The Astrea Conspiracy is out!

After being determined to blog more this year I am, naturally, doing a terrible job of it, alas. So this post is about six weeks late. Ahem.


At the end of February my Short Trip and Big Finish’s first Twelfth Doctor, The Astrea Conspiracy, was released. Here’s the blurb:

The conspirators sit in Antwerp, plotting to kill King Charles the Second. Aphra Behn’s mission is simple: get former lover William Scot to turn against his treasonous comrades. But her money is running out and the complications don’t stop there. A strange Scottish man arrives at her inn with troubling news.

William Scot is out and the Doctor is in.

It was an absolute joy to write, and when it came out I was quite overwhelmed with the response. Thank you everyone who bought, listened, and said such lovely words about it. There was even fanart. Thank you so much, again, Melissa Dow! It still makes me flail when I look at it. (In my teens and twenties I made so many fanworks, but I never really thought about someone ever making something inspired by something I’d written, so, yes, that was a little bit amazing to me.)

And a huge thank you to my editor Alfie Shaw, director Nick Briggs, and the wonderful Neve McIntosh.

The Astrea Conspiracy is available to download on the spiffy new Big Finish website for £2.99.


Almost all years I do very little reflecting at the end of the year as it tends to send me into a pit of despondancy and self-recrimination as I wonder what on Earth I did with the last twelve months. 2018 has been a charming trashfire in many ways, but in my own personal little bubble, I find it’s not actually been all that awful. I can actually point to a bunch of things in the past year, personally and professionally, that I’m actually proud of. It’s weird. And rather nice.

Probably the most important thing was the change to my medication. I suffer from major depressive disorder and another thing that I’m not comfortable talking about publically. My medication has been excellent at keeping me alive, and I live in a country where I don’t have to worry about medical costs. However, when you’re a bit mental, it can be difficult to recognise when you’re not doing well, and to advocate for not merely managing but improving your condition. And it can also take time to learn how to do that effectively, and get medical people to listen to you. Fortunately I’ve had a superb psychiatrist this past year, and I was put on a combo of meds that was brilliant. It pretty much eliminated some symptoms and diminished the rest so that while I did have difficult spots, it was the healthiest I’d been in my adult life. Alas, one of the drugs also meant I was permanently hungry. I coped. For a while. Because the changes to my brain were worth it. But then it started to mess up my relationship with food, and the constant eating was having its own effect on my mental health. My psychiatrist gave me alternatives, and the first one worked just as well, but the only lasting side-effect is dry mouth, which is infinitely more tolerable long term, and means I’m remembering to stay hydrated.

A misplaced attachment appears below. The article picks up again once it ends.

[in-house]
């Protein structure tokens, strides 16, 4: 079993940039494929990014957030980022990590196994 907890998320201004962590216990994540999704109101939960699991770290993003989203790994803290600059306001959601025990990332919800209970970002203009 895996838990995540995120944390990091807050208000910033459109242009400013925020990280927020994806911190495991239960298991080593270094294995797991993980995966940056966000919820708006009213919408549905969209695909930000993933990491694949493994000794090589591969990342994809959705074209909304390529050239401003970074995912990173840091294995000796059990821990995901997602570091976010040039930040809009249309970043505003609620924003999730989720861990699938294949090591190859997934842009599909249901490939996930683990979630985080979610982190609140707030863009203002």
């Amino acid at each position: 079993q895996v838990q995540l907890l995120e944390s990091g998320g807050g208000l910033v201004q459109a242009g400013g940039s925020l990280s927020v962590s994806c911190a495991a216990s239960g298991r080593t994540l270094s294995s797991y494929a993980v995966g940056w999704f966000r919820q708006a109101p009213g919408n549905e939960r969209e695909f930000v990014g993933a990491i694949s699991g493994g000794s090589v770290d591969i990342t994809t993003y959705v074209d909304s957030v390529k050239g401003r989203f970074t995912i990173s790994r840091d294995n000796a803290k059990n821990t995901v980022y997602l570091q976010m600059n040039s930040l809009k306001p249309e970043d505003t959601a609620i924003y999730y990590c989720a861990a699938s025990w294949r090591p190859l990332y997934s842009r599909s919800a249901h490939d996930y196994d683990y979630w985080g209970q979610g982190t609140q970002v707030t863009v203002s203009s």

And the thing about good mental health is it has a knock on effect on everything in your life in so many ways. In the same way that your illness can send things spiralling horribly down, when it’s being treated effectively it can send things spiralling up. Suddenly you can cope with so much more, you can do so much more, you have more energy, more creativity, more joy, and the normal happiness and contentment things are so much easier to find.

(I feel terribly vulnerable talking about this, but given how much other people talking about their mental health online helped me, I’m trying, when I feel able to, to do the same.)

One of the knock-ons with that was trying to fix some issues I had with my diet. I’ve been a meat-eater all my life, but I was growing increasingly unfond of it. June or July I think I found I just didn’t like the taste of pork anymore, and it was making me uncomfortable eating it. But meat was the nice, easy, familiar thing, and I hate so many vegetables and how do you make vegetables a meal anyway? I’d (very) half-heartedly tried vegetarianism before and I hated the *effort*. I had to learn new stuff about food, and food just didn’t interest me all that much.